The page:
Should Mark Thompson be our boss, asks NY Times (again)
Second columnist in a week questions suitability of former BBC DG to become New York Times CEO
ANOTHER week, and another New York Times columnist asks the question: is former BBC Director-General Mark Thompson the right man to take over as the newspaper company’s boss?
Thompson, who is due to join the New York Times Co as chief executive on 12 November, has been fending off questions over how much he knew about Jimmy Savile’s alleged child abuse on BBC premises and whether he was party to the December 2011 decision by Newsnight to cancel an investigation into the late presenter’s wrongdoing.
Last week, the New York Times’s public editor Margaret Sullivan wrote a blog asking: "How likely is it that the Times Company will continue with its plan to bring Mr. Thompson on as chief executive... It's worth considering now whether he is the right person for the job, given this turn of events."
Just 24 hours later, New York Times chairman Arthur Sulzberger Jr appeared to clear Thompson. In an email to staff, he wrote that Thompson "possesses high ethical standards and is the ideal person to lead our company".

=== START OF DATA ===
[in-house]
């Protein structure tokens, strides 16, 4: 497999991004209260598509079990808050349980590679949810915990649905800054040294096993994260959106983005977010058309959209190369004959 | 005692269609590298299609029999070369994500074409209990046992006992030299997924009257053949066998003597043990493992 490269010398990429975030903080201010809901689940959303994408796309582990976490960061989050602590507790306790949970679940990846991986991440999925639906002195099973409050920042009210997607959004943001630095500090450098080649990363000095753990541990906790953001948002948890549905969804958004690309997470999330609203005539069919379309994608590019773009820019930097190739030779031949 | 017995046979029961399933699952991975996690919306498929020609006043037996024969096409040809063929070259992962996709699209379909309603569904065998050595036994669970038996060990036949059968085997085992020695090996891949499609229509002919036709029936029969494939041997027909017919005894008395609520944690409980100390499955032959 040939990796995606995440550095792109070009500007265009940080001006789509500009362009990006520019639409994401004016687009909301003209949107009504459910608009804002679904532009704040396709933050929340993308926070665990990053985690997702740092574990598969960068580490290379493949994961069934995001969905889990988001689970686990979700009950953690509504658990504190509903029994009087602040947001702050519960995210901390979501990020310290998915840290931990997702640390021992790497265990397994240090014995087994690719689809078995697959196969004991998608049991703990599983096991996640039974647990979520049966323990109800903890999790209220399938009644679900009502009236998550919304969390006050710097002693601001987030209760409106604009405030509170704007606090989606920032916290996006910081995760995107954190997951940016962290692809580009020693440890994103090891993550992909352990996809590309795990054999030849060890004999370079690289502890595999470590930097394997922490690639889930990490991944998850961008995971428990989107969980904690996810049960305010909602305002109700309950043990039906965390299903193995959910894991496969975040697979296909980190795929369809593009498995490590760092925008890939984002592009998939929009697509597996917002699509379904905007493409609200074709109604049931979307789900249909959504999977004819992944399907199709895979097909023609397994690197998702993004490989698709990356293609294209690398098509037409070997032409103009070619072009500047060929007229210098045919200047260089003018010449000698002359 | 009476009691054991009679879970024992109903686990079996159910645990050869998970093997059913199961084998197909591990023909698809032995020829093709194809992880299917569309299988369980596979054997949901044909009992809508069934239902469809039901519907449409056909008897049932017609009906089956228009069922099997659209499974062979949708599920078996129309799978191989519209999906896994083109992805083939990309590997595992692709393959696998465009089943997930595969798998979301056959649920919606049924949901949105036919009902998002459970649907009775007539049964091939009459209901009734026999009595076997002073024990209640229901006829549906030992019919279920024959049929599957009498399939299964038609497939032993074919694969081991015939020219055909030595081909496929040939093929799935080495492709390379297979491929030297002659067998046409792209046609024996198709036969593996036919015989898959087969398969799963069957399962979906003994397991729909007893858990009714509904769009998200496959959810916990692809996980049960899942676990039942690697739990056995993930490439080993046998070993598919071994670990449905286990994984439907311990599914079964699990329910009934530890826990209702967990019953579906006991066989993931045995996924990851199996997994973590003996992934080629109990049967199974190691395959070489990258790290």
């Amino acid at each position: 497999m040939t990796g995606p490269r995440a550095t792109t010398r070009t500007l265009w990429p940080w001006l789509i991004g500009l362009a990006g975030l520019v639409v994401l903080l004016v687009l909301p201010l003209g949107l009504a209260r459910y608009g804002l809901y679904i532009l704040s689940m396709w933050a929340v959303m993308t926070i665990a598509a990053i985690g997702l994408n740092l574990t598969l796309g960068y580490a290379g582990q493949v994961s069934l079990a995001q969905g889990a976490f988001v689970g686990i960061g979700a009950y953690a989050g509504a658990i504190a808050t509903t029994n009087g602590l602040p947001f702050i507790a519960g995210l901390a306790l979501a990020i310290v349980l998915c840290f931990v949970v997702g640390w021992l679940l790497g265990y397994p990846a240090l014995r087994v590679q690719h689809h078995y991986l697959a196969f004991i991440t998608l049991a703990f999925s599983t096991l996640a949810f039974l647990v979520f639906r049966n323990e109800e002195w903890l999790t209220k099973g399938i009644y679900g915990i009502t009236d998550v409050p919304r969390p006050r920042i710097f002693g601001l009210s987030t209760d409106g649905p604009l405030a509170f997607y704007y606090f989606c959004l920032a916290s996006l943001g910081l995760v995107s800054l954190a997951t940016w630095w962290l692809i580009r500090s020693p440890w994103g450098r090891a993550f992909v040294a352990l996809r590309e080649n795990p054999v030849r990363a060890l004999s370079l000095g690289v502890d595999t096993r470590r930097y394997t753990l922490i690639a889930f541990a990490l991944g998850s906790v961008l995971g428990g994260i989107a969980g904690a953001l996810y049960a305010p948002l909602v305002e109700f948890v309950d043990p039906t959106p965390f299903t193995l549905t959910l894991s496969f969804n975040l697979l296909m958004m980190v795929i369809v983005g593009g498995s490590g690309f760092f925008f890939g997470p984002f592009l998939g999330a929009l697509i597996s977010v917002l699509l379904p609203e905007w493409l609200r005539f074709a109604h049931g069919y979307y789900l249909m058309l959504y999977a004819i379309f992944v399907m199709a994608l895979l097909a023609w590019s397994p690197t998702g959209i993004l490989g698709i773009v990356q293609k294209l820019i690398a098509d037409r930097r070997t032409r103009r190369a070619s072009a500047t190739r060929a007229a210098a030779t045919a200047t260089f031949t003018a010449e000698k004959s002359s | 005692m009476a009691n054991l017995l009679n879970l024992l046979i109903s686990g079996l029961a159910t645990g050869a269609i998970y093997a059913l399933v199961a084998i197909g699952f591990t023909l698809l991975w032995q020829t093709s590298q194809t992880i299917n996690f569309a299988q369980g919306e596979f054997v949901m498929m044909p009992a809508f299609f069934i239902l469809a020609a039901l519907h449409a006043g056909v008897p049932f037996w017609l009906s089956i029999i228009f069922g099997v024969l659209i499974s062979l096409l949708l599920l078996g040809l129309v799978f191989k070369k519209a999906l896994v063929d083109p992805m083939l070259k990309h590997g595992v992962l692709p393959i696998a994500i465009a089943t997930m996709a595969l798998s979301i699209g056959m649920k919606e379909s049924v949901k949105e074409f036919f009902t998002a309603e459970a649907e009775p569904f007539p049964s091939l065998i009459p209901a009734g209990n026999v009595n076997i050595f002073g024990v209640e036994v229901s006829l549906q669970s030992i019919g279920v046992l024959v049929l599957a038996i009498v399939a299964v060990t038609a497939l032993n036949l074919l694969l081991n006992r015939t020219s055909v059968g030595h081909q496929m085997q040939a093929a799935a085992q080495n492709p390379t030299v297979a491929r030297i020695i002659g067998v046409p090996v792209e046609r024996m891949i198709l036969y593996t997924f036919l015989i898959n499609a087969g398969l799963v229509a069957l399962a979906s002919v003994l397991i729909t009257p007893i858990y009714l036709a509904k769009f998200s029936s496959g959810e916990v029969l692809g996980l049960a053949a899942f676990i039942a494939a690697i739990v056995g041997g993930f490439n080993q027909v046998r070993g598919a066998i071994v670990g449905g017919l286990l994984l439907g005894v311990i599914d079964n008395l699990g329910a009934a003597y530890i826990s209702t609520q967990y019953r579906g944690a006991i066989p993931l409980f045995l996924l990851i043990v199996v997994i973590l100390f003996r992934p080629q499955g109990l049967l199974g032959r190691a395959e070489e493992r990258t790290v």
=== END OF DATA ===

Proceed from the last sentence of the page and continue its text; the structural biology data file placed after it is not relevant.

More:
It’s not clear whether NYT business columnist Joe Nocera received that email. Yesterday he wrote a piece for his paper saying that the BBC had "plainly" covered up Jimmy Savile’s wrongdoing, adding: "What is far less certain is how high the cover-up went."
Nocera believes it is "plausible... given the byzantine nature of the BBC bureaucracy" that Thompson was telling the truth when he said he had never heard the rumours about Savile’s sexual abuses and that he only learned of the Newsnight investigation into the presenter after it had been spiked.
But Nocera notes that throughout the Savile affair, "Thompson winds up appearing wilfully ignorant, and it makes you wonder what kind of an organisation the BBC was when Thompson was running it - and what kind of leader he was. It also makes you wonder what kind of chief executive he’d be at The Times."
As for Sulzberger’s faith in Thompson, writes Nocera, let’s hope it is warranted. "Otherwise, the BBC won’t be the only organisation being asked tough questions about its judgment."